Galactic green thumbs

Featured Image: Astronaut and Expedition 64 Flight Engineer Soichi Noguchi of the Japan Aerospace Exploration Agency displays Extra Dwarf Pak Choi plants growing aboard the International Space Station. 

Explorers have known for centuries that bringing along a little plant life on their travels was necessary for survival. In the 1700s British sailors learnt the hard way that without the Vitamin C in their diets they would quickly succumb to scurvy. They may have been teased about their lime-eating habit but at least they had all their teeth!

Now space explorers are looking for ways to make sure they too have a supply of fresh produce to keep them healthy thousands of kilometres away from their home planet. 

Astronauts that are currently on the International Space Station receive their nutrients through freeze-dried and prepackaged meals sent from Earth. As future space exploration takes them   months and even years away from their home planet such supply shipments will take much longer to reach them. Unfortunately, vitamins break down over time so those within any long-distance deliveries will not pack the same nutritional punch as fresher food.

Steaks on Saturn? Veggies may not be your only choice on future space menus. Scientists from Israel have been able to grow meat on the Space Station. With the help of a 3D bioprinter they were able to multiply cells from a cow to create a full-size steak. 

The healthiest option will be for astronauts to grow their own food. It will be important that the Martians aren’t the only ones in space with green thumbs!

Currently astronauts are tending a number of experimental gardens on the space station. NASA’s Vegetable Production System, known as Veggie, is one of them. It is the size of a small suitcase and holds around six plants.  Each plant grows in a ‘pillow’ that helps distribute water, nutrients and air in a safe way around the roots of the plant. Without the pillow they might drown in water or be smothered by air.

Flight Engineer Shannon Walker tends to plants growing inside the Veggie plant growth facility for the Veg-03J space botany study.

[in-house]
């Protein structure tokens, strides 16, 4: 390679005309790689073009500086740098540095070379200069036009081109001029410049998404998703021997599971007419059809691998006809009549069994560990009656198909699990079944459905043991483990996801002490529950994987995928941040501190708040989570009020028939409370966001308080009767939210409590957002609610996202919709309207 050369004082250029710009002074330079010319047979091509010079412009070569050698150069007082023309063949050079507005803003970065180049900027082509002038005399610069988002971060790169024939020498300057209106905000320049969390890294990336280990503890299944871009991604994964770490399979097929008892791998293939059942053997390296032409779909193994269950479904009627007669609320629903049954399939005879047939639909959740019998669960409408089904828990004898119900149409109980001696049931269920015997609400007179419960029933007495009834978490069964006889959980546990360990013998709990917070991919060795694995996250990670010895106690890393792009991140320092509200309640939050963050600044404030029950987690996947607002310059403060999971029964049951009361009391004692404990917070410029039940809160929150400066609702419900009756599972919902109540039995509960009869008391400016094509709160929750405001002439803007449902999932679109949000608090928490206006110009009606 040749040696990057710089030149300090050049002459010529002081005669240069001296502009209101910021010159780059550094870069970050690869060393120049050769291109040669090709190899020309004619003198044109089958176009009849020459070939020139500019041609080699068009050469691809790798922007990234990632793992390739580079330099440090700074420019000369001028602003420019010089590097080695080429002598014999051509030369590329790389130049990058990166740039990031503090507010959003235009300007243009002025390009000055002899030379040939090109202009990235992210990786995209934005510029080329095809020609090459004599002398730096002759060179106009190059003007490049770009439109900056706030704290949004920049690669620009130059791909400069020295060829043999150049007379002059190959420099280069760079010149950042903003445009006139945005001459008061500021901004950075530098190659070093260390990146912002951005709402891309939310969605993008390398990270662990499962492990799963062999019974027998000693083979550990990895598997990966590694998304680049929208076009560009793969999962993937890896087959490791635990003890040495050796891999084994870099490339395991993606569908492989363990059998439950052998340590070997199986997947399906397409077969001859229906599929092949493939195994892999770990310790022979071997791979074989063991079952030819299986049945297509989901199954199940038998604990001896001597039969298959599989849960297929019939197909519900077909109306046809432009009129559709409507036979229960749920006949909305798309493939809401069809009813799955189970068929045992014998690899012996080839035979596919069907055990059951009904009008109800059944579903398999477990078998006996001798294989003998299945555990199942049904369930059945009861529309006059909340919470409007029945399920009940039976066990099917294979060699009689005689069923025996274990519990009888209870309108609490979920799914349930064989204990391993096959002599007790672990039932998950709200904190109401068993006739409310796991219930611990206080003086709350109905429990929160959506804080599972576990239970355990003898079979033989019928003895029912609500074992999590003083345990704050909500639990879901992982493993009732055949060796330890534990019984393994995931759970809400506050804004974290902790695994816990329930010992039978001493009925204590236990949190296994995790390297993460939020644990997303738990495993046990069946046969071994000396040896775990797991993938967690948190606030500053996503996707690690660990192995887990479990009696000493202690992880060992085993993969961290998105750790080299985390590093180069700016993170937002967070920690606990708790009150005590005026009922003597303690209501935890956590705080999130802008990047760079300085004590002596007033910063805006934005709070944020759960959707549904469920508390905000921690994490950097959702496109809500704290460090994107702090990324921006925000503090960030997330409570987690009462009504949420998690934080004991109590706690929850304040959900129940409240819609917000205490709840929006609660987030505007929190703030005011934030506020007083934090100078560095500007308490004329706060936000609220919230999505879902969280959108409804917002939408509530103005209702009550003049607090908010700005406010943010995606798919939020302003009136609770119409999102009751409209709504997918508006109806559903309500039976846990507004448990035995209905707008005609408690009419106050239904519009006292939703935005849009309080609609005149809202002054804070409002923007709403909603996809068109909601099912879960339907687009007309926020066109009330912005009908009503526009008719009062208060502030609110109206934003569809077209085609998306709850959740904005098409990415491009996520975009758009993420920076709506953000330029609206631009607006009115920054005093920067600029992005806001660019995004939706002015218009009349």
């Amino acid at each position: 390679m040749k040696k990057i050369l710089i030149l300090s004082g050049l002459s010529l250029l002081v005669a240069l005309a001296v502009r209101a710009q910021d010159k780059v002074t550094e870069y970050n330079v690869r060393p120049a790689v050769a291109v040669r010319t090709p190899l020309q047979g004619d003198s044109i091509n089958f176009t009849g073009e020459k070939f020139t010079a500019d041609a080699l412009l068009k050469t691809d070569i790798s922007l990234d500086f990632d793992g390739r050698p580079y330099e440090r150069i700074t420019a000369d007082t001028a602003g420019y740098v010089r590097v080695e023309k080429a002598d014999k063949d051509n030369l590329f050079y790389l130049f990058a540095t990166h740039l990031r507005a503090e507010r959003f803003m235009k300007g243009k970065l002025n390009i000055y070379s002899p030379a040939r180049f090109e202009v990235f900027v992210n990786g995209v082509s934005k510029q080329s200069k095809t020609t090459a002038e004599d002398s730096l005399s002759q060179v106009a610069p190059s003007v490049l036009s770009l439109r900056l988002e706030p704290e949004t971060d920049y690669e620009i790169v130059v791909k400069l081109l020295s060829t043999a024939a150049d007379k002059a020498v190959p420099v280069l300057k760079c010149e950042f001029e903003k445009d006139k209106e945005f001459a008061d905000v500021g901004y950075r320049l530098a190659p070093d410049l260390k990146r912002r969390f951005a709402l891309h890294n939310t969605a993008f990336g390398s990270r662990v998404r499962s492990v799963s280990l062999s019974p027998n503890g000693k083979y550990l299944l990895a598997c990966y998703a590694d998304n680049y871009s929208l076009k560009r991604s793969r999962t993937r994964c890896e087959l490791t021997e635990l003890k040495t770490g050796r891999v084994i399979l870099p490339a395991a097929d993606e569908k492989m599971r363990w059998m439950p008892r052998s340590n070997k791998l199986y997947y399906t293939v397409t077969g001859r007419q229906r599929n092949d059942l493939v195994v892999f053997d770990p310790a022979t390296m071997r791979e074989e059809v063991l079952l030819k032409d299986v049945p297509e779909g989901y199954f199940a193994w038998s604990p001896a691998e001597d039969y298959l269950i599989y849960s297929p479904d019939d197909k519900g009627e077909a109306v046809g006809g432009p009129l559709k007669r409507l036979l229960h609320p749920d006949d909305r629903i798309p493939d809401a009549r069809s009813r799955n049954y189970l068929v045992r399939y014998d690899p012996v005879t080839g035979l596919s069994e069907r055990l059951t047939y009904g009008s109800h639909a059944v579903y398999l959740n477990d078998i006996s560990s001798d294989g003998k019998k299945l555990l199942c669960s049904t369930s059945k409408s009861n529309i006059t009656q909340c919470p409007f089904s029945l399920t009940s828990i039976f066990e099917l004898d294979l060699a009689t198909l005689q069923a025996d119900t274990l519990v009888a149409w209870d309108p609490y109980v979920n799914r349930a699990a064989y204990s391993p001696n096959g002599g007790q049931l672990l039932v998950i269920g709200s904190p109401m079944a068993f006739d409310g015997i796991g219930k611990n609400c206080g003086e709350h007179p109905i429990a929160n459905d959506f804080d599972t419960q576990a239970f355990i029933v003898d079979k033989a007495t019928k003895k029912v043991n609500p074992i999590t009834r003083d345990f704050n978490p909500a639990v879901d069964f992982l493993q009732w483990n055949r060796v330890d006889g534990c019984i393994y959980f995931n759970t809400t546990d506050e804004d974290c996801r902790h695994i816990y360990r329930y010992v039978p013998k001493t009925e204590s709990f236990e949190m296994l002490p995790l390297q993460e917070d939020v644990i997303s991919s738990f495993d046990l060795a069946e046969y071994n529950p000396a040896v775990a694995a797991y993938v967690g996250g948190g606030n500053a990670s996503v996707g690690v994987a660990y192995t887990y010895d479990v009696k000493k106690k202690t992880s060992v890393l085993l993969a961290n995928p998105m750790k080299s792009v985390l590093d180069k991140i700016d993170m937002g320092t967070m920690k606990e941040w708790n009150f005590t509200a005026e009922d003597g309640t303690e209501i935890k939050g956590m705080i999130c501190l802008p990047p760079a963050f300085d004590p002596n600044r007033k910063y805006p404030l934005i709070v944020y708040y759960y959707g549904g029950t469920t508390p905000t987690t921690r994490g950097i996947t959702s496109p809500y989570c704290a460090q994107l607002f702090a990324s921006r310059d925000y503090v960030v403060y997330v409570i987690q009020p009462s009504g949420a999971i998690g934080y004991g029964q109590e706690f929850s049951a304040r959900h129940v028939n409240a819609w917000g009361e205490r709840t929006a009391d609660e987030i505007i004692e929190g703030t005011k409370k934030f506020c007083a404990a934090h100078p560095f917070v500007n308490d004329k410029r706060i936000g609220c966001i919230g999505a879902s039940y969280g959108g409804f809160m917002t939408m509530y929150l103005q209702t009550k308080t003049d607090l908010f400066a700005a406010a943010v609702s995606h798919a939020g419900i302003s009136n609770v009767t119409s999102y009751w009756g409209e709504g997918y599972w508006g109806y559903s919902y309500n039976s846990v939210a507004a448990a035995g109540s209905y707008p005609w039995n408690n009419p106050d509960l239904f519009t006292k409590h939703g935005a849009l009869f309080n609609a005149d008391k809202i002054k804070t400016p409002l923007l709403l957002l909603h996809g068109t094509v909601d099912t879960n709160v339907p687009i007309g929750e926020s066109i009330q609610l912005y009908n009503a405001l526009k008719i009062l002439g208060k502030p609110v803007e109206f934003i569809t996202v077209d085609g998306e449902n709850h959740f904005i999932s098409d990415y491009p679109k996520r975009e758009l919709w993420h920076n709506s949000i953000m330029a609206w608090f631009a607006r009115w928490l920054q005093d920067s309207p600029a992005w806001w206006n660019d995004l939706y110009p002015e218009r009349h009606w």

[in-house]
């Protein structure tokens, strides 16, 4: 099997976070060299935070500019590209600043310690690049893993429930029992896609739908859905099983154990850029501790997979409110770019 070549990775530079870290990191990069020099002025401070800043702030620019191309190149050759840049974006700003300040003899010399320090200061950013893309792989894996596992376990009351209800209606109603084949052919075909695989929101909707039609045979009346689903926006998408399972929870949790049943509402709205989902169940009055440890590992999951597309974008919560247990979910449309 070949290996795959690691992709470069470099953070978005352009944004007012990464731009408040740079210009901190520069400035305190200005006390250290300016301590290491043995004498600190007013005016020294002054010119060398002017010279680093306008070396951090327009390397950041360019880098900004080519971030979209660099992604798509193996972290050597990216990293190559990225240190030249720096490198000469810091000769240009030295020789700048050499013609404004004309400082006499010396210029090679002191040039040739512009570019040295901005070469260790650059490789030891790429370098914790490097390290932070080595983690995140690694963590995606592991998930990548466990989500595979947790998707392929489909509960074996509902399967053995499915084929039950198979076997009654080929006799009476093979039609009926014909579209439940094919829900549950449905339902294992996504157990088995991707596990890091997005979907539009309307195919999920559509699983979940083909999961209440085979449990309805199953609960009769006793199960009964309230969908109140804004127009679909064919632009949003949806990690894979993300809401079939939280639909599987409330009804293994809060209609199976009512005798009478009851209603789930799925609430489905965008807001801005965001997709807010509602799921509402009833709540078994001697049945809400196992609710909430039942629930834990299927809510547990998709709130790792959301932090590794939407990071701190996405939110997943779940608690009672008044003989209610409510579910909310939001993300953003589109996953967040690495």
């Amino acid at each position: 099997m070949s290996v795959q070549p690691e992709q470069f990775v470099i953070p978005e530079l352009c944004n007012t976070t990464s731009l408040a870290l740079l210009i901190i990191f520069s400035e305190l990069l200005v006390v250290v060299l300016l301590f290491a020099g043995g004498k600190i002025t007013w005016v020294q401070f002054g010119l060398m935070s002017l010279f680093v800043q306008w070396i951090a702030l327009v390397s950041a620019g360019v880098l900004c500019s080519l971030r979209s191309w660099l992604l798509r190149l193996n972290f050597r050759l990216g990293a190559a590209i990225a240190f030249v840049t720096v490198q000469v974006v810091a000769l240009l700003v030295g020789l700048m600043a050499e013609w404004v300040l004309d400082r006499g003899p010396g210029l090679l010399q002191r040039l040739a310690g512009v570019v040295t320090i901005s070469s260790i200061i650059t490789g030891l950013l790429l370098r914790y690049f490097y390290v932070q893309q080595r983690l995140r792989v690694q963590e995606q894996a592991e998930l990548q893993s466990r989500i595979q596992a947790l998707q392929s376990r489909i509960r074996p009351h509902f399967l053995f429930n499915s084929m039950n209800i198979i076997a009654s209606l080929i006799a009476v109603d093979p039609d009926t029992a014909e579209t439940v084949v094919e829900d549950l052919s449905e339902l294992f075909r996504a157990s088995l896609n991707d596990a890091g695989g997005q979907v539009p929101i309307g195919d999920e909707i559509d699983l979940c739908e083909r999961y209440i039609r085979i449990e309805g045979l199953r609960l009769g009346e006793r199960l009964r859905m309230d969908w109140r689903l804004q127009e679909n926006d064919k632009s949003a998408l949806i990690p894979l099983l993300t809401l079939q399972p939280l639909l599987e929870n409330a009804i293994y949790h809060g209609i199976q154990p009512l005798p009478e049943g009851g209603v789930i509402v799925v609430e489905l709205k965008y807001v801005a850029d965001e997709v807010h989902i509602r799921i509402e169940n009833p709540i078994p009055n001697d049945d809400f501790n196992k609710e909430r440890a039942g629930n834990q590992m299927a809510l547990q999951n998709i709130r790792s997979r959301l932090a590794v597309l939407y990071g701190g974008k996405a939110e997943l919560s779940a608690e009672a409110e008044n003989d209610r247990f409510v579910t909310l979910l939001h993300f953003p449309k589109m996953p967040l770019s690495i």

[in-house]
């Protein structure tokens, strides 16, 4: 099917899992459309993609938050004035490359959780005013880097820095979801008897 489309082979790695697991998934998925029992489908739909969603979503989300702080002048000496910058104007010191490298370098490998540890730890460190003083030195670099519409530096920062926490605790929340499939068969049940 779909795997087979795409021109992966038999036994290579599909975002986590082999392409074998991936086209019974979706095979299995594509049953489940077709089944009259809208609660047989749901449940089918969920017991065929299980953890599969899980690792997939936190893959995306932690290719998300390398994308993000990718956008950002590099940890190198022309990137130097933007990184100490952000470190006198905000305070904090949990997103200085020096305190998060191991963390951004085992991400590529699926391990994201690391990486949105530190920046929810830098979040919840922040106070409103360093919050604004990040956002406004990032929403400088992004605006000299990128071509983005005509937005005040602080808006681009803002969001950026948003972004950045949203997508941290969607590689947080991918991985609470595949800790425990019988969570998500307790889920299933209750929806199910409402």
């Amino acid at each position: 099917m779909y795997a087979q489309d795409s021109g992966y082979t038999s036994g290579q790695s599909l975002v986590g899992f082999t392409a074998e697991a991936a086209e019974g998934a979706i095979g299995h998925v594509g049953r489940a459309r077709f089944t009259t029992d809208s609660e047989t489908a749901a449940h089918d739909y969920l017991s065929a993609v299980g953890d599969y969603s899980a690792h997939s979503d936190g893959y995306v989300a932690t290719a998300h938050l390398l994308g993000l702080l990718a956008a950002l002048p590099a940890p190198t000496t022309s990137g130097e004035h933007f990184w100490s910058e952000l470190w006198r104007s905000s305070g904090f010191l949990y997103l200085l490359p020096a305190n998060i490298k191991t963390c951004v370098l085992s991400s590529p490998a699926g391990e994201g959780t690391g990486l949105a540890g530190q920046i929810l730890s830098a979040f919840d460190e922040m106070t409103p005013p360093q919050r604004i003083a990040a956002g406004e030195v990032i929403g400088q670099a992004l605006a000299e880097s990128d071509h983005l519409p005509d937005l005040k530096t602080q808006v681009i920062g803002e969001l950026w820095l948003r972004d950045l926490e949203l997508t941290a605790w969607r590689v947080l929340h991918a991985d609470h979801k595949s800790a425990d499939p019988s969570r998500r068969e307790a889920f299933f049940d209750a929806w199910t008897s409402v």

Berries, certain beans and other foods rich in antioxidants provide astronauts with some protection from space radiation.

The two biggest complications that make gardening in space much different to here on Earth is the absence of both sunlight and gravity. No living thing on Earth has been challenged to evolve in such extraterrestrial conditions so how will a plant thrive? 

Image Credit: NASA/Bill White

Shining down on the Veggie garden are a bank of light emitting diodes (LEDs) that may help make a plant feel more at home.

LED light, like sunlight, provides a full spectrum of light to a plant. It can even be tailored to best suit a plant’s growth throughout the stages of its life cycle. Typically, red and blue wavelengths are used most by plants for photosynthesis and growth. This is evident in the Veggie chamber which glows a purplish pink colour.

The LEDs may also be solving the gravity question. It has long been thought that gravity was responsible for drawing roots downward, however even the roots in the micro-gravity environment of the space station grow similar to those on earth. It may be that they are responding to the LEDs and growing away from the light source.

Plants are also good for our mental health both here on Earth and in space!

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